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PUBLIC HEALTH ASSESSMENT

CITY DISPOSAL CORPORATION LANDFILL
(a/k/a CITY DISPOSAL SANITARY LANDFILL)
DUNN TOWNSHIP, DANE COUNTY, WISCONSIN


PREFACE: THE PURPOSE OF HEALTH ASSESSMENTS

The federal "Superfund" law requires the U. S. Agency for Toxic Substances and Disease Registry(ATSDR) to conduct a health assessment of all toxic waste sites that the U. S. EnvironmentalProtection Agency (EPA) proposes for inclusion on the list of the nation's most hazardous wastesites. This list formally is called the National Priorities List. The Wisconsin Division of Health(WDOH) works with ATSDR to prepare assessments. The purposes of health assessments are:

  1. To evaluate whether contaminants at the site pose a current or future threat to public health;

  2. To recommend any steps needed to protect the public from exposure to toxic substances, and

  3. To recommend long-term health studies, when appropriate.

For each assessment health professionals look at the types of contamination present, including eachchemical's toxicity; ability to move through soil, water or air; persistence in the environment; andability to accumulate in the food chain. They look at ways that people could be exposed tocontaminants such as eating, breathing, or touching the chemicals. Investigators check relevanthealth records when appropriate to see if there may be increases in health effects related to publicexposure to contaminants from the site. Finally, an assessment identifies the health hazards that asite may pose and recommends action to protect public health now and in the future.

A preliminary health assessment was done for this site in 1988. This public health assessmentmakes use of additional information since the time of the preliminary health assessment. Thisdocument was made available for public comment in August 1993. Public comments and WDOH's responses are listed in the last section of this assessment.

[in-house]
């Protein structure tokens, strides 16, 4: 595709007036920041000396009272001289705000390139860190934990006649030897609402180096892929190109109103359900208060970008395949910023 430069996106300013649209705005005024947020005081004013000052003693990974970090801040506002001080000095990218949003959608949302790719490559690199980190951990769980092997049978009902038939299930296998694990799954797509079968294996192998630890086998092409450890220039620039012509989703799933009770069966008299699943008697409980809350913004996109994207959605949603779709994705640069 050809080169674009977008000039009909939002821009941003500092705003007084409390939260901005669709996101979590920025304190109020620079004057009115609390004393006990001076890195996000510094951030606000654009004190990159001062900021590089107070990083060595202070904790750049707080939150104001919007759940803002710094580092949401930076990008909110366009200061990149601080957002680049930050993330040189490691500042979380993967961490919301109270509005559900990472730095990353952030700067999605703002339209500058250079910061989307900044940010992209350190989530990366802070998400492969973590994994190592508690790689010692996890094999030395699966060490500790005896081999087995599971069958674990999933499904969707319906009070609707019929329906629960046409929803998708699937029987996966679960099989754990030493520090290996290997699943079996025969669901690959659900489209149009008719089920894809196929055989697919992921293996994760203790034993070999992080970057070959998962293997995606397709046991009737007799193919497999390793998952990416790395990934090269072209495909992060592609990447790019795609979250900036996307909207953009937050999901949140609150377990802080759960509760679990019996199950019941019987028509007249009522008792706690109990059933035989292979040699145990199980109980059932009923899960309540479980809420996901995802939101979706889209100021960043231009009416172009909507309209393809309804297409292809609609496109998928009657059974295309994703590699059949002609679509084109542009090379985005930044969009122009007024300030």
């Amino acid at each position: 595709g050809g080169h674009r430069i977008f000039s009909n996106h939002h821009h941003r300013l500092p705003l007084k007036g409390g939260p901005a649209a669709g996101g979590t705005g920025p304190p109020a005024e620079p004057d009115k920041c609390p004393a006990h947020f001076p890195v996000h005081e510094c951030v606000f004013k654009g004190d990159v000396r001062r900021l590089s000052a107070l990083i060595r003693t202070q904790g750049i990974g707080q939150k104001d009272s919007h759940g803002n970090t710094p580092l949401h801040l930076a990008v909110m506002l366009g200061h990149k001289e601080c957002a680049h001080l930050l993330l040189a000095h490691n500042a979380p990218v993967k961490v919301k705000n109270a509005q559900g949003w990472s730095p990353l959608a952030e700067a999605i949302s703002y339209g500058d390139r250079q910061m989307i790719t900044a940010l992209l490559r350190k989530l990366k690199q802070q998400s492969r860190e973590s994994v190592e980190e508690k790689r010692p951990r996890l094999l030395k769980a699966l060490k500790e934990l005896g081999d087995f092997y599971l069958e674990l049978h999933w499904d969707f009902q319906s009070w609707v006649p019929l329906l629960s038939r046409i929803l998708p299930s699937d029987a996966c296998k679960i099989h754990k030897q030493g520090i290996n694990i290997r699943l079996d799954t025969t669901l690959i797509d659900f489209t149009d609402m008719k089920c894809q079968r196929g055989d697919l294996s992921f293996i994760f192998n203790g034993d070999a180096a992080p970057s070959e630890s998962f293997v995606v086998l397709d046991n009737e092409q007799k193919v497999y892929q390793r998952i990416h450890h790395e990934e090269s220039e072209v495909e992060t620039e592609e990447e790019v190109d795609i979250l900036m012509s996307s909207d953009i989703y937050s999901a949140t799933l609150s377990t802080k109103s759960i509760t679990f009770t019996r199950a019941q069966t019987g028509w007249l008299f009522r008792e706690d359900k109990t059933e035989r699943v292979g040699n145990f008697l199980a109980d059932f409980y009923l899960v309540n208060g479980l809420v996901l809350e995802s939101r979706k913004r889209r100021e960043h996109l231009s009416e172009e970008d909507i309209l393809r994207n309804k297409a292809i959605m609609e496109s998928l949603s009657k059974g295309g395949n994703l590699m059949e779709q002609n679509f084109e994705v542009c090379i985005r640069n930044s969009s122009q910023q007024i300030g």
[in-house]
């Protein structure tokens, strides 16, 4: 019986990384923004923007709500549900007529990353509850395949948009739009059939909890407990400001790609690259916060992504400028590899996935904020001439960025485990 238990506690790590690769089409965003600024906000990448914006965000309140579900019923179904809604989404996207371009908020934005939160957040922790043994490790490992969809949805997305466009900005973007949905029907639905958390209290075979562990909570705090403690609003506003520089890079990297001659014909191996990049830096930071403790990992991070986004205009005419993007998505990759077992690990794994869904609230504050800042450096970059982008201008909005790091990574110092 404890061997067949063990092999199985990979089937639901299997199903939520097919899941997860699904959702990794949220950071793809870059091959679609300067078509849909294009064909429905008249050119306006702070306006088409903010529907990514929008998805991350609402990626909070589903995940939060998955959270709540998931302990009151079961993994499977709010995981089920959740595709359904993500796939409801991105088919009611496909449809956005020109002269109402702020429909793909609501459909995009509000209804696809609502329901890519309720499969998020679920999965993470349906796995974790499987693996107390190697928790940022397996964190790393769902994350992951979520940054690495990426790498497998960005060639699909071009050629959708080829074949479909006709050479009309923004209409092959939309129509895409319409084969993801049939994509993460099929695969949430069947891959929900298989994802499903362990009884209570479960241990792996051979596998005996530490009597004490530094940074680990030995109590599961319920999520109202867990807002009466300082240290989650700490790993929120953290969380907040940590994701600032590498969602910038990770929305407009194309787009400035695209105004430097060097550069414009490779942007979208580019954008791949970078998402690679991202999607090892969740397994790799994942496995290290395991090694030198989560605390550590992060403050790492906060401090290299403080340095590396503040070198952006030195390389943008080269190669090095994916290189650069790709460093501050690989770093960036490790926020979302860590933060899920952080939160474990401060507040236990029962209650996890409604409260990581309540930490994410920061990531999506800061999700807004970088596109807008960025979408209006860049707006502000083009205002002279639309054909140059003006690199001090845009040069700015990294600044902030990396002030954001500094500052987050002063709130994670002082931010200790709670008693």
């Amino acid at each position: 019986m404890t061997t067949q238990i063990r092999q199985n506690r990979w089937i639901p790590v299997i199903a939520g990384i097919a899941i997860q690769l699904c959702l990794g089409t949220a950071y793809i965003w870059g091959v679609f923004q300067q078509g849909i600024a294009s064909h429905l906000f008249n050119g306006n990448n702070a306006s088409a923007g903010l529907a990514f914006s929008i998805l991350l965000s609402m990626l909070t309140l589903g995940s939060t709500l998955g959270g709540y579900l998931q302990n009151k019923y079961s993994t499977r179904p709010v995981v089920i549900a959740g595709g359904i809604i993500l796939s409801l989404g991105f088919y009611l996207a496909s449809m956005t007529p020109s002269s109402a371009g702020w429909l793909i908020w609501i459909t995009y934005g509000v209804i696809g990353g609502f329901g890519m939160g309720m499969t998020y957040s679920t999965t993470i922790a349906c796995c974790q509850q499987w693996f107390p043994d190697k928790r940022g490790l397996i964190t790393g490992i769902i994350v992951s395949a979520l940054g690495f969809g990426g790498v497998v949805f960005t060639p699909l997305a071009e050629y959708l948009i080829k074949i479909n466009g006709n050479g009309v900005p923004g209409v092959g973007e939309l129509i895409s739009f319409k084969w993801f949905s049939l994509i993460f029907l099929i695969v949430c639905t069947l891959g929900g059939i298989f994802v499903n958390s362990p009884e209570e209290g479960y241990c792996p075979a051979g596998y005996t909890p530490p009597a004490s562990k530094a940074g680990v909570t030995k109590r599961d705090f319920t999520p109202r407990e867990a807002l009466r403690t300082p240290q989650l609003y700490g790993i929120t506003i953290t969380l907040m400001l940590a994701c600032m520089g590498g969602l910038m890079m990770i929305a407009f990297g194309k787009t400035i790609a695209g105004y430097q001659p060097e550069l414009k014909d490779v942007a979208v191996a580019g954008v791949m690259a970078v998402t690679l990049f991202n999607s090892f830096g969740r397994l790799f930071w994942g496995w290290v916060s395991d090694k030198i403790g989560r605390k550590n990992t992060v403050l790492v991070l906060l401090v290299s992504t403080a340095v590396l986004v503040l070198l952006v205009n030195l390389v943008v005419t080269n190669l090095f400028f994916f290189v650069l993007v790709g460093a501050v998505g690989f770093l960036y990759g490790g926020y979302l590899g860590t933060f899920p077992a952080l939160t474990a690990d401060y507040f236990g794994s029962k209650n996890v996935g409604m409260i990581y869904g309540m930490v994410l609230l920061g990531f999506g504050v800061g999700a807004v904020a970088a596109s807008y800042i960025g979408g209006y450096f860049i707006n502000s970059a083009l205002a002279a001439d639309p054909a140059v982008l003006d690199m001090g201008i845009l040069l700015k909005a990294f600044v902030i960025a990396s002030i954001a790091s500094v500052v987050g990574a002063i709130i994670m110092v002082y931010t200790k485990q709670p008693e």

SUMMARY

The City Disposal Corporation Landfill, also known as the Dunn Landfill, operated from 1966 to1977. When the site was abandoned, it was capped with soil from the site and vegetated. The sitehad been used for the disposal of both municipal and industrial wastes. The site is located aboutone-half mile northeast of the Village of Oregon in Dane County, Wisconsin. The existing capallows rainwater to infiltrate the wastes and carry contaminants to the groundwater. Groundwater atthe site is contaminated with volatile organic compounds. Contaminated groundwater has migrateda short distance off-site. Private wells near the site have not been contaminated by the site. Thegroundwater pathway is the principal environmental pathway of concern. Contamination is notdischarging to surface water. Because the landfill is not generating very much methane gas, thelikelihood of significant contaminant releases to the air pathway is low. Although access is notsignificantly restricted, wastes are not exposed at the surface. Drums of investigative wastes storedon the top of the site may present a physical hazard, or an exposure risk if opened.

The potential for future exposure to contaminated groundwater poses a public health hazard. Futureexposures to contaminated groundwater are possible if contaminants move into private wells. Exposures to contaminants from groundwater could be from inhalation and dermal exposure duringshowering, and ingesting drinking water. Planned remedial activities are expected to adequatelyaddress these potential exposures. Exposures to contamination from this site are not known to haveoccurred. At present there appears to be no public health hazard associated with the site.

The WDOH, in cooperation with ATSDR's Health Activities Recommendation Panel, reviewed thedata and information used to prepare this health assessment. WDOH will conduct the following activities to respond to the recommendations of this assessment:

  1. Provide continuing public health education as new information related to public health issues becomes available;

  2. Review and comment on public health aspects of the remedial design for the site.

  3. Advise and consult with the Wisconsin Department of Natural Resources and the EPA onpublic health concerns that may arise as new information about the site becomes available.

BACKGROUND

Location of City Disposal Corporation Landfill site in Dane County, Wisconsin.

SITE DESCRIPTION/HISTORY